In an alarming video filmed by a television studio in Ecuador, a group of armed criminals can be seen storming in and taking people hostage. This comes after the government recently announced its intentions to crack down on gangs and organized crime.
Gunmen stormed a television station in Guayaquil, Ecuador, taking hostages and exchanging gunfire with the police before they were subdued and arrested. The violence, captured as cameras rolled, erupted as the country descended into chaos this week. https://t.co/BsUTAj37kk pic.twitter.com/sVEHV5i0Is
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The assailants, who were wearing balaclavas and almost all black clothing, were screaming “No police!’ into the cameras; firing off their guns before the video abruptly cuts out. According to the local authorities, the situation has been stabilized and they have arrested 13 offenders, with pictures of young men with zip-tied hands behind their backs, were circulated on social media.
Police Commander César Zapata confirmed two grenades and other explosives were recovered, and promised the gunmen would be brought to justice for committing what Zapata called “acts of terrorism.” In response to a previous police kidnapping spree, Ecuador’s President, Daniel Noboa, issued an order that declared 22 different gangs as terrorist organizations.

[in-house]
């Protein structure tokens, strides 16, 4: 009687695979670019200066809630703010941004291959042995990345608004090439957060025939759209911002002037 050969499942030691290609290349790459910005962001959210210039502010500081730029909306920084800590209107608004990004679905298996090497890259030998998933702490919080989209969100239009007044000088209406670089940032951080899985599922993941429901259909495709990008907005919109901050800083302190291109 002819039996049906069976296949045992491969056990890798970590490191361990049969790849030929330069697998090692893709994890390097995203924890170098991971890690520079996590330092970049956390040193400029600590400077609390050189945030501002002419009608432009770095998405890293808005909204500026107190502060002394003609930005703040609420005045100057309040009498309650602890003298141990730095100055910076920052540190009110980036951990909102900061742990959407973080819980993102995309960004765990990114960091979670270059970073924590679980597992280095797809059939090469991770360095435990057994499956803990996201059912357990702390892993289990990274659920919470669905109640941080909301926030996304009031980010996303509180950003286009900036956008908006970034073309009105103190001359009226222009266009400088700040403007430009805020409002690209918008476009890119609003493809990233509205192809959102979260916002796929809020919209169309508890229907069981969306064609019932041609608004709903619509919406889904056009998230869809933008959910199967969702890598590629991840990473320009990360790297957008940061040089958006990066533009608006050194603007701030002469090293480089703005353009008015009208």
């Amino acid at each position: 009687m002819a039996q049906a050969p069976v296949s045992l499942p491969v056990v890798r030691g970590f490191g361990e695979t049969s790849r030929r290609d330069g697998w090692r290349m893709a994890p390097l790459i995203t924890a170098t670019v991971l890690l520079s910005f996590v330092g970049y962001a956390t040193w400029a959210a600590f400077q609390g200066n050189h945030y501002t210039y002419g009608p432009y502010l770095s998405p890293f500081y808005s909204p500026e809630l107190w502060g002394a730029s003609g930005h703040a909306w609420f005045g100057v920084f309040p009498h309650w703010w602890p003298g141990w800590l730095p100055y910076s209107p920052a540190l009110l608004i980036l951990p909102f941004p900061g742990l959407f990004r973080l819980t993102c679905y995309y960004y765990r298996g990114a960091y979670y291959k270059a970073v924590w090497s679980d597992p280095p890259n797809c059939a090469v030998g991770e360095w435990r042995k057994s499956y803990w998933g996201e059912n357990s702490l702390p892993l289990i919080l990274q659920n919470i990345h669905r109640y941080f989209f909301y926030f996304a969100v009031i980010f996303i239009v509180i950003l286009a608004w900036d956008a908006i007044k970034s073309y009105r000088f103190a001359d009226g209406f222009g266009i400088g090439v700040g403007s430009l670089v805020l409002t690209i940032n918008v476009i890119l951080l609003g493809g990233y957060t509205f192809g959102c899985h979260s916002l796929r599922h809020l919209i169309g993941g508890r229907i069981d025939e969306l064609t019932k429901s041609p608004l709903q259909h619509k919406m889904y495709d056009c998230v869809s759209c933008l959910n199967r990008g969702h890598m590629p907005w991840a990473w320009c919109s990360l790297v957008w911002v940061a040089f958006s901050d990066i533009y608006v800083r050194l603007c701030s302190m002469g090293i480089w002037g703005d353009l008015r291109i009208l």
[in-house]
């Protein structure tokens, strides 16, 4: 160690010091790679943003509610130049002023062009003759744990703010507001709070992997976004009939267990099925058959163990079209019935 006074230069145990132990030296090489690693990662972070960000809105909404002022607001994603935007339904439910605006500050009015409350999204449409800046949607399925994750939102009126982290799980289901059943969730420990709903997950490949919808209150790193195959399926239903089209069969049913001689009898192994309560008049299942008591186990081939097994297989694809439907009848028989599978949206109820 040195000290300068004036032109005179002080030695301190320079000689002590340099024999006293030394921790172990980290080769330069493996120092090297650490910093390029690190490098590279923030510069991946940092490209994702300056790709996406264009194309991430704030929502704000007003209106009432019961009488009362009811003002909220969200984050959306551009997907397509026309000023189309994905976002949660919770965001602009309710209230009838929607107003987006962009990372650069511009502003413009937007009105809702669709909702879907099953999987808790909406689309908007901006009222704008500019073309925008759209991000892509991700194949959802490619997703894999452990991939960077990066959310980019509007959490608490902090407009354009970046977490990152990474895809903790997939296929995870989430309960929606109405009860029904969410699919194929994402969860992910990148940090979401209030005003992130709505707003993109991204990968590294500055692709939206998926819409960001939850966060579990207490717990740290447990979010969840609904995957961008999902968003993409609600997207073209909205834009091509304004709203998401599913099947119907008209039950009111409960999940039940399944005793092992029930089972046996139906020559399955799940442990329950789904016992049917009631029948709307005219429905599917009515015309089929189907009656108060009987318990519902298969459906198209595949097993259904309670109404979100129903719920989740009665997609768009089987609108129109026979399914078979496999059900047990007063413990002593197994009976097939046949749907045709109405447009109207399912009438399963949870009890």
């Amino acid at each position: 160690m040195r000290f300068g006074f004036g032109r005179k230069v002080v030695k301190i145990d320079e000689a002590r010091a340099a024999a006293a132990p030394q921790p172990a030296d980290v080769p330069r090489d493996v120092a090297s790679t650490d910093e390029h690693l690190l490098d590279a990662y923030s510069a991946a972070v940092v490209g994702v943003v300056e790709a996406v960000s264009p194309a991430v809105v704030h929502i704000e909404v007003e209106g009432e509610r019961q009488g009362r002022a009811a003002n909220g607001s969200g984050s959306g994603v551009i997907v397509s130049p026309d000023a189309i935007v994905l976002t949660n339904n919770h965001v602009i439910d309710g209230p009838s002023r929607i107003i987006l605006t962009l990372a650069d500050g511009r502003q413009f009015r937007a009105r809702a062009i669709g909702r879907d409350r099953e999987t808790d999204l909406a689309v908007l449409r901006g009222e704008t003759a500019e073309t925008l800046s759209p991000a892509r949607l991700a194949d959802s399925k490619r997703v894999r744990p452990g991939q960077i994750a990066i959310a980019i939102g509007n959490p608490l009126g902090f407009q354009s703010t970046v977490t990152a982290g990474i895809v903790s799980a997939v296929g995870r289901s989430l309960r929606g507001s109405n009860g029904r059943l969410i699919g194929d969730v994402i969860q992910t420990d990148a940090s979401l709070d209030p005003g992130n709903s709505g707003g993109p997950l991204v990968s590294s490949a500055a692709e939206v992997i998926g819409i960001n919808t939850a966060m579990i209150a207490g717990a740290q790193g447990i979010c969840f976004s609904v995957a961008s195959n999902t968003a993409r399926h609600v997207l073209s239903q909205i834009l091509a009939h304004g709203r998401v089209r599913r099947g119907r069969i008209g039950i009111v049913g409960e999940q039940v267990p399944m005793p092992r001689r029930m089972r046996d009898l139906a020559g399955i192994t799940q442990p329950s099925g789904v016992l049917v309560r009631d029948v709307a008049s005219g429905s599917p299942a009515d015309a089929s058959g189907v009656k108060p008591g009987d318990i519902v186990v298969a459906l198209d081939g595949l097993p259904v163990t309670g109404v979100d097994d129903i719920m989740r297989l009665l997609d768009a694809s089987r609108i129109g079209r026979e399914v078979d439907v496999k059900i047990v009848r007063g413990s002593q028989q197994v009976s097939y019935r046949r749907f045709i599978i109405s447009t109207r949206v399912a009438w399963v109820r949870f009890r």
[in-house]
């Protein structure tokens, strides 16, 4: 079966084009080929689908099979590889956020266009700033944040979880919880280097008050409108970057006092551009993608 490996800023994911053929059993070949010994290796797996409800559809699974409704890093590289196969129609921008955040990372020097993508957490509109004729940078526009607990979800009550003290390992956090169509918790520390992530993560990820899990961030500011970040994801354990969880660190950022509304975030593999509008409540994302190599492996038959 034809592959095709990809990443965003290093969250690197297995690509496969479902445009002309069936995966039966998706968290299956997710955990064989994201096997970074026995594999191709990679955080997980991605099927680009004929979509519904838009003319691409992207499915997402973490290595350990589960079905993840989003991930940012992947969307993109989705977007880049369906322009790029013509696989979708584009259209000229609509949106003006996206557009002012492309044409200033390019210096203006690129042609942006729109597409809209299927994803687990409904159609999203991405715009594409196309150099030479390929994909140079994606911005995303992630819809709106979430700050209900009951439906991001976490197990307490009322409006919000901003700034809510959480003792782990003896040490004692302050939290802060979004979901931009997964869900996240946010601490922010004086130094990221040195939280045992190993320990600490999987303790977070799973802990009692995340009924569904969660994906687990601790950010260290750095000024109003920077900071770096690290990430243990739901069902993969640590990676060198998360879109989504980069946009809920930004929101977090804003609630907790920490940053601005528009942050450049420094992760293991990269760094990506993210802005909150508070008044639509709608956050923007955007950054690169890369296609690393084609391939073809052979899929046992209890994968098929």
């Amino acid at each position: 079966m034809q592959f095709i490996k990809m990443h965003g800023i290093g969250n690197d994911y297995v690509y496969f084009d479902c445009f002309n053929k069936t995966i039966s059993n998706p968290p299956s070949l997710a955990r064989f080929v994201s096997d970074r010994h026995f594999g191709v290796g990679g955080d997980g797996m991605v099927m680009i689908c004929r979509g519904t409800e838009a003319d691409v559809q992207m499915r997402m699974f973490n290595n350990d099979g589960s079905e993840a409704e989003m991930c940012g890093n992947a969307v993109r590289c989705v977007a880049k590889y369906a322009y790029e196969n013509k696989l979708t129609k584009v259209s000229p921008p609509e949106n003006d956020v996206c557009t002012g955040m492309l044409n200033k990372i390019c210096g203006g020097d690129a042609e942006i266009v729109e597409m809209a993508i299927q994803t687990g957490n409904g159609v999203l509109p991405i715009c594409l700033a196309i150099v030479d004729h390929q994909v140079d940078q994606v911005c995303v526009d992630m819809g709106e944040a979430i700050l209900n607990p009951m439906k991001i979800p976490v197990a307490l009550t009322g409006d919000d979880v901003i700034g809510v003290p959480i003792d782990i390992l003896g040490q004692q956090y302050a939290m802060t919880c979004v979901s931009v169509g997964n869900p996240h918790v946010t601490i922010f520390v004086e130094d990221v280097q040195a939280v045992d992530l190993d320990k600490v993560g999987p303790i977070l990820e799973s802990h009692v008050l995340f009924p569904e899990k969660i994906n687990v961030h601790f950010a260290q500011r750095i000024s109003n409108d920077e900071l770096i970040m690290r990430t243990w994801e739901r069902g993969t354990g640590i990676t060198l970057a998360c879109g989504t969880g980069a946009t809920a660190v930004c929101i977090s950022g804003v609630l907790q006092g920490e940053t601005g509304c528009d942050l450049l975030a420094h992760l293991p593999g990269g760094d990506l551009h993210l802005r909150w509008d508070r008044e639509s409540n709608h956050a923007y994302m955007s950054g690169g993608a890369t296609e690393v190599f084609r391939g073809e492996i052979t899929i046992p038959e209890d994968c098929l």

Reporter Leonardo Flores Moreno stated that the gunmen had assaulted the staff and a broadcaster before leaving dynamite behind and making their way to the television studio, which was filming live. The prison agency explained that 139 guards and other staff were held hostage after 11 prison guards were released.
“We were in a meeting and they alerted us and we were able to hide. We didn’t know what was happening, people were nervous, there were many colleagues… who were hiding,” said Moreno. Another anchor claimed someone did get shot, but that detail has not yet been confirmed by police.
In nearby Peru, the government quickly sent police to the border to stop any trouble from spreading. The U.S. expressed its disapproval of the attacks in Ecuador, and that it is closely working with President Daniel Noboa and his government, and is ready to offer help if needed.
Unfortunately, the country has recently been thrown into upheaval as they deal with prison escapees and destructive explosions, which Noboa blames on the local criminal gangs. When he took office in November, he vowed to crack down on the drug trade, and gang-related crimes.
Under Ecuador’s national law, a 60-page declaration grants the president the power to institute a nationwide curfew and to order military patrols from 11 p.m. to 5 a.m.